Non-compliance/medical neglect in a child with an open case with protective services

  1. 0
    I am at my absolute wits end with one of my cases. (I am a pedi home health nurse.)

    This child is very complex, developmentally delayed, failure to thrive, G-tube dependent, aspiration, seizure disorder, chronic respiratory disease, etc. He was originally referred to my agency over a year ago for G-tube teaching. G-tube teaching kids are usually incredibly straight forward, get a handful of visits and are then discharged as long as they are gaining weight and their parents are able to manage their care. This child is still on service a year later because neither criteria has been met. He has had poor weight gain overall with periods of weight loss/gain. Every time he loses weight it somehow comes out that his mom isn't feeding him appropriately. He is on very straightforward G-tube feeds that any other parent I've ever dealt with in six years of being a pediatric nurse could manage. Three bolus feeds per day and continuous overnight feeds. Every time the MD changes his feed schedule, it takes me weeks to months to get the mother to understand how to do it. For example, the most recent changes involved changing his overnight feeds from 500 mL at 50 mL/hr to 600 mL at 60 mL/hr. Mother first thought that if she ran the feeds at 60 mL/hr but still set the volume at 500 that that would give him more. I finally got her to understand that running the feeds faster doesn't do anything. Then it took me at least a month to get her to understand that in order to give him 600 mL she needs to put more than two 250 mL cans of formula in the bag. She still doesn't do that consistently. I am constantly in touch with his doctor, social worker and worker with the state.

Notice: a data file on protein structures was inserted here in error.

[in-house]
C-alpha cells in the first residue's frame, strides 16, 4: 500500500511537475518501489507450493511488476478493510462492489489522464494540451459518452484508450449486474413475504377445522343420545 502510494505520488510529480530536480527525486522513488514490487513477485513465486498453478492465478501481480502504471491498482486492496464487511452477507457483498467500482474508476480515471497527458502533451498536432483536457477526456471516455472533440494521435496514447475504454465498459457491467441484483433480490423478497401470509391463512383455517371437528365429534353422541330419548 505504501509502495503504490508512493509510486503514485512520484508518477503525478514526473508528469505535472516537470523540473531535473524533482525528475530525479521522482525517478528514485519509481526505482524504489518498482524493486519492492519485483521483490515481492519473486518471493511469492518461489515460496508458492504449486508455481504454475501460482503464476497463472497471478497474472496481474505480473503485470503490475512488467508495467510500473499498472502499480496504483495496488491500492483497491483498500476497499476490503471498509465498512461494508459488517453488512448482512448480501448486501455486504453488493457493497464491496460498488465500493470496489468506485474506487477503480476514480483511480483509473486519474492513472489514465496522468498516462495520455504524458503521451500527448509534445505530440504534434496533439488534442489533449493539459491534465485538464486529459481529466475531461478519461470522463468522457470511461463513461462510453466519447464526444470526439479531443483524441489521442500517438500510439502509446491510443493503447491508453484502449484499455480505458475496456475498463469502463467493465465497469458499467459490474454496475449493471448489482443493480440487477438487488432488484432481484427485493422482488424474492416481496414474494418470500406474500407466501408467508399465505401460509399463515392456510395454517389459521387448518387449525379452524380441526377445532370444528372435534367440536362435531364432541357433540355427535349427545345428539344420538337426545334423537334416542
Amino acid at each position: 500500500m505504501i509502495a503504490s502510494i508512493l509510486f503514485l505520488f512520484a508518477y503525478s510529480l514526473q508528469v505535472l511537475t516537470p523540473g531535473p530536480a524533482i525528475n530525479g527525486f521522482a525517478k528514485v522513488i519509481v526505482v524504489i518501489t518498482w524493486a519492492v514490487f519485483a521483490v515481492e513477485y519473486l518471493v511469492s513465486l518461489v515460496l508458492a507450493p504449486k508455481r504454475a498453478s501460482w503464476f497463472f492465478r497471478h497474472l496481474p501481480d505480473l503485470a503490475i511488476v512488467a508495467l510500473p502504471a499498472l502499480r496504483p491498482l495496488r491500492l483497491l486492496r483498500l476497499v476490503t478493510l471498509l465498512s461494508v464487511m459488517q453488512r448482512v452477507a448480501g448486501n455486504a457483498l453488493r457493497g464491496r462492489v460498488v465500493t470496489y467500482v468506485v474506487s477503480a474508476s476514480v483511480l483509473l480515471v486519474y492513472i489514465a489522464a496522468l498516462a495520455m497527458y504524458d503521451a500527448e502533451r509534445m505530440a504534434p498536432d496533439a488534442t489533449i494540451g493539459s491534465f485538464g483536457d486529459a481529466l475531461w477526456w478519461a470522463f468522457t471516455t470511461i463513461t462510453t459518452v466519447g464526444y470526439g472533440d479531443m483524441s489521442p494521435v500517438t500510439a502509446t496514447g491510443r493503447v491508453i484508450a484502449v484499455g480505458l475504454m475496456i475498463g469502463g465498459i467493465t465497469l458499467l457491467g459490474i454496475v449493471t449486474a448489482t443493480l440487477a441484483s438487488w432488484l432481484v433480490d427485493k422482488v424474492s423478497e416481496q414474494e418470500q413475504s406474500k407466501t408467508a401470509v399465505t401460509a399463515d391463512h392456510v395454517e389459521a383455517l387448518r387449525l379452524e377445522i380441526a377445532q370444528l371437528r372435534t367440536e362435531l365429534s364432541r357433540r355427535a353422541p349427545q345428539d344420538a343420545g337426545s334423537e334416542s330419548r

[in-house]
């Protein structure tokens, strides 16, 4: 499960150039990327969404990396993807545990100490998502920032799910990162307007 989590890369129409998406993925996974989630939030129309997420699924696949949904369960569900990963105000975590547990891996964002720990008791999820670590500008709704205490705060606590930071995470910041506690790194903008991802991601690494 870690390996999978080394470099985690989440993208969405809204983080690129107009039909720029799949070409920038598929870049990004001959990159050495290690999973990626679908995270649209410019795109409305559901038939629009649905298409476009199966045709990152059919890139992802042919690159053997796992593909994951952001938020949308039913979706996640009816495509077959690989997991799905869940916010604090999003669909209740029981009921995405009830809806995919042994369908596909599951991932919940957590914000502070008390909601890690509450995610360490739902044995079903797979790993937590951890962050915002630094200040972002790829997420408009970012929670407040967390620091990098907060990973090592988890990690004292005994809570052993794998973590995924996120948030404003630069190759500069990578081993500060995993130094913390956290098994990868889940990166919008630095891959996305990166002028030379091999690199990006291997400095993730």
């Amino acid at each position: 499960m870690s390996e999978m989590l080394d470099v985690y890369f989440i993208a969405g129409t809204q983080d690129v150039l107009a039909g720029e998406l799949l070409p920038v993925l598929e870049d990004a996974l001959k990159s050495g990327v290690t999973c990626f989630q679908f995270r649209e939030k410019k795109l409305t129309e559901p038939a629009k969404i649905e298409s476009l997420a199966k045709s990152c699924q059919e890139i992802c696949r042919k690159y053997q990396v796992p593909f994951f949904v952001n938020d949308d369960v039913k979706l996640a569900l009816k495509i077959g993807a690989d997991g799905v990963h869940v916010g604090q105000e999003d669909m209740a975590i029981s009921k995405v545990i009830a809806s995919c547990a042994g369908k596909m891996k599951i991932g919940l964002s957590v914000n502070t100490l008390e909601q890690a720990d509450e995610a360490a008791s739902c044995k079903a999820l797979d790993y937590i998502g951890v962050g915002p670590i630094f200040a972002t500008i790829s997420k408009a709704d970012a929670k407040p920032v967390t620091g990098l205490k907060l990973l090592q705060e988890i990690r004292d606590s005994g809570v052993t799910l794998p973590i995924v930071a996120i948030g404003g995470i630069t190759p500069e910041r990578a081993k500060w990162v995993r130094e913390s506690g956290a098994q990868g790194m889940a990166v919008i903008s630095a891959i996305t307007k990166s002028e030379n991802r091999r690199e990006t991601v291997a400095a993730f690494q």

The bottom line is really that this family lacks the ability to care for a child this complex- his medical team and I are completely on the same page about that. BUT, the state is completely dragging its heels. We had a large team meeting over a month ago with all of his providers-MD, Social Worker, me, CPS worker and supervisor, Early Intervention providers and the workers who follow the mother's case. It seemed like it was a productive meeting but absolutely no progress has been made in the past month.

    Two weeks ago, I was with him for three days teaching the mother how to crush a pill. I'm still not convinced that she can do that. This week, I went to see him on Wednesday and she hadn't given him any of his meds since Sunday because she "forgot" them at her sister's house. He is on critical medications- seizure meds and electrolyte supplements that it NOT ok for them to just "forget". Mom promised she would have them by day's end and we agreed that I would come back out today to check on the med situation. I tried to call her at least 10 times yesterday on 4 different phone numbers with no success. I was finally able to reach the father today and he confirmed that mom and the child were with him and that it was ok to come to his house. Less than 5 minutes after I spoke with him, the mother began calling me. I got 3 missed calls and a text message from her while I was with another patient. She then proceeded to tell me that I didn't need to come today because I just saw the child on Wednesday and that I couldn't see him until Wednesday because "that's when they'll be home."

    There is not one single doubt in my mind that the reason that she didn't want me to see him today was because she still doesn't have his medication and has still not been giving it to him. She claims that she "ran out" of his seizure medication this morning because the pharmacy "didn't give her enough" the last time. This is untrue as I have seen this prescription bottle at least half a dozen times in the past four weeks. She is not intelligent enough to realize that I will see the date the prescription was filled on the bottle when I go next week.

    I just do NOT know what to do here. I updated his doctor, social worker, CPS worker and supervisor today immediately after this happened but what do you do when the state is already involved and they just won't act?
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  3. 41 Comments so far...

  4. 2
    Does this child not qualify for more extensive nursing care than periodic home visits?
    Not_A_Hat_Person and JeanettePNP like this.
  5. 0
    Quote from KelRN215
    I am at my absolute wits end with one of my cases. (I am a pedi home health nurse.)